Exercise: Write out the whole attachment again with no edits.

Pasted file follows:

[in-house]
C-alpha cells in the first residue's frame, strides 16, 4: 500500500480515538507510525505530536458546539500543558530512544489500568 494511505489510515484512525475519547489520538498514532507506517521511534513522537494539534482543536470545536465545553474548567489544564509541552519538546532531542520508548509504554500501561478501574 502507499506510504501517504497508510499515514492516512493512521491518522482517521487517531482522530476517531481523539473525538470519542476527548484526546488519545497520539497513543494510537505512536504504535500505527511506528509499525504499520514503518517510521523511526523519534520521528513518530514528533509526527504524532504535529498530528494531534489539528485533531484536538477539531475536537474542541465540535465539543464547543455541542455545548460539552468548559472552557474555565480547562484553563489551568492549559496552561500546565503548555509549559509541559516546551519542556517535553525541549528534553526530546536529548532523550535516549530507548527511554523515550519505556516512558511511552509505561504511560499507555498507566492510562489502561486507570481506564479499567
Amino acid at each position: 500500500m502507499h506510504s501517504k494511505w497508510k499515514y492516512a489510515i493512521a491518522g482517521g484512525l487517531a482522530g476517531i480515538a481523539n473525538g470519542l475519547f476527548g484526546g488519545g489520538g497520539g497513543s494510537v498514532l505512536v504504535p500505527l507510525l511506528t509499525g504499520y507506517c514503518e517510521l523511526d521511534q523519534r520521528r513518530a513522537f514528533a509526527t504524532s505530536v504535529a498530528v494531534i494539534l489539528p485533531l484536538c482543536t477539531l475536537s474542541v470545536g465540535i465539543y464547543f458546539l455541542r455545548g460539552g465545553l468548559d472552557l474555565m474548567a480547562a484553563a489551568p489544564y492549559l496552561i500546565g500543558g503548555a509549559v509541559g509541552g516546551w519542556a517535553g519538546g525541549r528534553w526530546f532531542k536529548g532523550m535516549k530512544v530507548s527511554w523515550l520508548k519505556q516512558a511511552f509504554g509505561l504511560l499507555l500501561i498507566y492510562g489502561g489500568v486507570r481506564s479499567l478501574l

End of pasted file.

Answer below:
[in-house]
C-alpha cells in the first residue's frame, strides 16, 4: 500500500480515538507510525505530536458546539500543558530512544489500568 494511505489510515484512525475519547489520538498514532507506517521511534513522537494539534482543536470545536465545553474548567489544564509541552519538546532531542520508548509504554500501561478501574 502507499506510504501517504497508510499515514492516512493512521491518522482517521487517531482522530476517531481523539473525538470519542476527548484526546488519545497520539497513543494510537505512536504504535500505527511506528509499525504499520514503518517510521523511526523519534520521528513518530514528533509526527504524532504535529498530528494531534489539528485533531484536538477539531475536537474542541465540535465539543464547543455541542455545548460539552468548559472552557474555565480547562484553563489551568492549559496552561500546565503548555509549559509541559516546551519542556517535553525541549528534553526530546536529548532523550535516549530507548527511554523515550519505556516512558511511552509505561504511560499507555498507566492510562489502561486507570481506564479499567
Amino acid at each position: 500500500m502507499h506510504s501517504k494511505w497508510k499515514y492516512a489510515i493512521a491518522g482517521g484512525l487517531a482522530g476517531i480515538a481523539n473525538g470519542l475519547f476527548g484526546g488519545g489520538g497520539g497513543s494510537v498514532l505512536v504504535p500505527l507510525l511506528t509499525g504499520y507506517c514503518e517510521l523511526d521511534q523519534r520521528r513518530a513522537f514528533a509526527t504524532s505530536v504535529a498530528v494531534i494539534l489539528p485533531l484536538c482543536t477539531l475536537s474542541v470545536g465540535i465539543y464547543f458546539l455541542r455545548g460539552g465545553l468548559d472552557l474555565m474548567a480547562a484553563a489551568p489544564y492549559l496552561i500546565g500543558g503548555a509549559v509541559g509541552g516546551w519542556a517535553g519538546g525541549r528534553w526530546f532531542k536529548g532523550m535516549k530512544v530507548s527511554w523515550l520508548k519505556q516512558a511511552f509504554g509505561l504511560l499507555l500501561i498507566y492510562g489502561g489500568v486507570r481506564s479499567l478501574l